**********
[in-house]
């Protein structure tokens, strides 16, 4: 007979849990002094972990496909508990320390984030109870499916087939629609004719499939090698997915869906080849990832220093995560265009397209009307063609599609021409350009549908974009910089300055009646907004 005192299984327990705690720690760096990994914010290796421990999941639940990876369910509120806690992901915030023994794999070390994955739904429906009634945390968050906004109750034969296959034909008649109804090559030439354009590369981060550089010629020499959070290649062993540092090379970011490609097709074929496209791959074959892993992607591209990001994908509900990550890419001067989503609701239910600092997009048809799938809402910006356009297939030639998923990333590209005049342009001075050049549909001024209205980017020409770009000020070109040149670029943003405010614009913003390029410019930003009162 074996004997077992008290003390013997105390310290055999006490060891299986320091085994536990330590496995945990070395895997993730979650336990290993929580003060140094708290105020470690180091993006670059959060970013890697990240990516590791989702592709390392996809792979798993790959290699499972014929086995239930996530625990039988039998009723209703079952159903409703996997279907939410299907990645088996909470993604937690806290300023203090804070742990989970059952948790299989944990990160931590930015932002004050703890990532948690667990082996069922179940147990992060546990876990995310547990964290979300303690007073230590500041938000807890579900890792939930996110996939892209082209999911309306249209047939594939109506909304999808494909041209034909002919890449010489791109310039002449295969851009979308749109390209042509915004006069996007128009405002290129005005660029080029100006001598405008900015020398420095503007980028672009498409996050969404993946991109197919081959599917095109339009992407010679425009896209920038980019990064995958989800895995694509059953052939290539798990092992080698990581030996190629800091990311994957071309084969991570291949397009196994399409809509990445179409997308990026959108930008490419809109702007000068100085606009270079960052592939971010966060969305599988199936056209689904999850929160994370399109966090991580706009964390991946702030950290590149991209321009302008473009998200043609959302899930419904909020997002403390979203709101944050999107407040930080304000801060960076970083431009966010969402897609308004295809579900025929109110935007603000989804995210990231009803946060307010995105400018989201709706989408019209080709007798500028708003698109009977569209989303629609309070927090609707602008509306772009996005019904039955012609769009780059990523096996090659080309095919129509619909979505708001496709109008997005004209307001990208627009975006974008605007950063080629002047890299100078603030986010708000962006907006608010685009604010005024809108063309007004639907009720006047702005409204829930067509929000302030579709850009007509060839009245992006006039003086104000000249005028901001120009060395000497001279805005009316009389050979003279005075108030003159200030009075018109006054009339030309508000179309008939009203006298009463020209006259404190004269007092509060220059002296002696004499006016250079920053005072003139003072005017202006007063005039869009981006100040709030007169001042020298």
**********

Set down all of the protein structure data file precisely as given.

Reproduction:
[in-house]
């Protein structure tokens, strides 16, 4: 007979849990002094972990496909508990320390984030109870499916087939629609004719499939090698997915869906080849990832220093995560265009397209009307063609599609021409350009549908974009910089300055009646907004 005192299984327990705690720690760096990994914010290796421990999941639940990876369910509120806690992901915030023994794999070390994955739904429906009634945390968050906004109750034969296959034909008649109804090559030439354009590369981060550089010629020499959070290649062993540092090379970011490609097709074929496209791959074959892993992607591209990001994908509900990550890419001067989503609701239910600092997009048809799938809402910006356009297939030639998923990333590209005049342009001075050049549909001024209205980017020409770009000020070109040149670029943003405010614009913003390029410019930003009162 074996004997077992008290003390013997105390310290055999006490060891299986320091085994536990330590496995945990070395895997993730979650336990290993929580003060140094708290105020470690180091993006670059959060970013890697990240990516590791989702592709390392996809792979798993790959290699499972014929086995239930996530625990039988039998009723209703079952159903409703996997279907939410299907990645088996909470993604937690806290300023203090804070742990989970059952948790299989944990990160931590930015932002004050703890990532948690667990082996069922179940147990992060546990876990995310547990964290979300303690007073230590500041938000807890579900890792939930996110996939892209082209999911309306249209047939594939109506909304999808494909041209034909002919890449010489791109310039002449295969851009979308749109390209042509915004006069996007128009405002290129005005660029080029100006001598405008900015020398420095503007980028672009498409996050969404993946991109197919081959599917095109339009992407010679425009896209920038980019990064995958989800895995694509059953052939290539798990092992080698990581030996190629800091990311994957071309084969991570291949397009196994399409809509990445179409997308990026959108930008490419809109702007000068100085606009270079960052592939971010966060969305599988199936056209689904999850929160994370399109966090991580706009964390991946702030950290590149991209321009302008473009998200043609959302899930419904909020997002403390979203709101944050999107407040930080304000801060960076970083431009966010969402897609308004295809579900025929109110935007603000989804995210990231009803946060307010995105400018989201709706989408019209080709007798500028708003698109009977569209989303629609309070927090609707602008509306772009996005019904039955012609769009780059990523096996090659080309095919129509619909979505708001496709109008997005004209307001990208627009975006974008605007950063080629002047890299100078603030986010708000962006907006608010685009604010005024809108063309007004639907009720006047702005409204829930067509929000302030579709850009007509060839009245992006006039003086104000000249005028901001120009060395000497001279805005009316009389050979003279005075108030003159200030009075018109006054009339030309508000179309008939009203006298009463020209006259404190004269007092509060220059002296002696004499006016250079920053005072003139003072005017202006007063005039869009981006100040709030007169001042020298």